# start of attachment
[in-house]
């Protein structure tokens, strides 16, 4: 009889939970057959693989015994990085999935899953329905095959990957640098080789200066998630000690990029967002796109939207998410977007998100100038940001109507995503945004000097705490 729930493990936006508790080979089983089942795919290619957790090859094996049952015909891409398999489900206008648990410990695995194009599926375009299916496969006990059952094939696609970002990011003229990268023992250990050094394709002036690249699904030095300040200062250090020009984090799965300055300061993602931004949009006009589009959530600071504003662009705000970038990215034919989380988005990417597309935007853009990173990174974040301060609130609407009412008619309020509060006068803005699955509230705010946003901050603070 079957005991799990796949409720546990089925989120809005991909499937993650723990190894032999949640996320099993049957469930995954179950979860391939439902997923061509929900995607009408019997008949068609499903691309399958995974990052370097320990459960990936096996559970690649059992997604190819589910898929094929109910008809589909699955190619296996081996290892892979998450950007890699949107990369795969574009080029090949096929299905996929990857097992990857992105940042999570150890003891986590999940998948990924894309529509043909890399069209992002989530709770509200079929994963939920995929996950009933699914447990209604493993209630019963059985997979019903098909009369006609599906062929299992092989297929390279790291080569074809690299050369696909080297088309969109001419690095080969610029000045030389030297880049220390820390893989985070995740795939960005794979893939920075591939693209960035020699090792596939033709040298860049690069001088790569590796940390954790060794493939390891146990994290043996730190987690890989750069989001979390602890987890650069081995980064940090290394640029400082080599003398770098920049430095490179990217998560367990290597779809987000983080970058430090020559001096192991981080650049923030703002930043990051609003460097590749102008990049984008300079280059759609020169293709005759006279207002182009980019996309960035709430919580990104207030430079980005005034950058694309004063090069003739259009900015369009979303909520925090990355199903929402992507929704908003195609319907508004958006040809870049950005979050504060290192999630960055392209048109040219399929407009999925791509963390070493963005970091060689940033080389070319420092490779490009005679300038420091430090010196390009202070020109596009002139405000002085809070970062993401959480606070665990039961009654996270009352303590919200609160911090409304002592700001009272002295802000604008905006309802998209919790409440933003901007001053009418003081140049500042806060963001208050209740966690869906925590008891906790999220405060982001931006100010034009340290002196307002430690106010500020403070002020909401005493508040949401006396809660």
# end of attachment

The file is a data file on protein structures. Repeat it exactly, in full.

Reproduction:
[in-house]
């Protein structure tokens, strides 16, 4: 009889939970057959693989015994990085999935899953329905095959990957640098080789200066998630000690990029967002796109939207998410977007998100100038940001109507995503945004000097705490 729930493990936006508790080979089983089942795919290619957790090859094996049952015909891409398999489900206008648990410990695995194009599926375009299916496969006990059952094939696609970002990011003229990268023992250990050094394709002036690249699904030095300040200062250090020009984090799965300055300061993602931004949009006009589009959530600071504003662009705000970038990215034919989380988005990417597309935007853009990173990174974040301060609130609407009412008619309020509060006068803005699955509230705010946003901050603070 079957005991799990796949409720546990089925989120809005991909499937993650723990190894032999949640996320099993049957469930995954179950979860391939439902997923061509929900995607009408019997008949068609499903691309399958995974990052370097320990459960990936096996559970690649059992997604190819589910898929094929109910008809589909699955190619296996081996290892892979998450950007890699949107990369795969574009080029090949096929299905996929990857097992990857992105940042999570150890003891986590999940998948990924894309529509043909890399069209992002989530709770509200079929994963939920995929996950009933699914447990209604493993209630019963059985997979019903098909009369006609599906062929299992092989297929390279790291080569074809690299050369696909080297088309969109001419690095080969610029000045030389030297880049220390820390893989985070995740795939960005794979893939920075591939693209960035020699090792596939033709040298860049690069001088790569590796940390954790060794493939390891146990994290043996730190987690890989750069989001979390602890987890650069081995980064940090290394640029400082080599003398770098920049430095490179990217998560367990290597779809987000983080970058430090020559001096192991981080650049923030703002930043990051609003460097590749102008990049984008300079280059759609020169293709005759006279207002182009980019996309960035709430919580990104207030430079980005005034950058694309004063090069003739259009900015369009979303909520925090990355199903929402992507929704908003195609319907508004958006040809870049950005979050504060290192999630960055392209048109040219399929407009999925791509963390070493963005970091060689940033080389070319420092490779490009005679300038420091430090010196390009202070020109596009002139405000002085809070970062993401959480606070665990039961009654996270009352303590919200609160911090409304002592700001009272002295802000604008905006309802998209919790409440933003901007001053009418003081140049500042806060963001208050209740966690869906925590008891906790999220405060982001931006100010034009340290002196307002430690106010500020403070002020909401005493508040949401006396809660």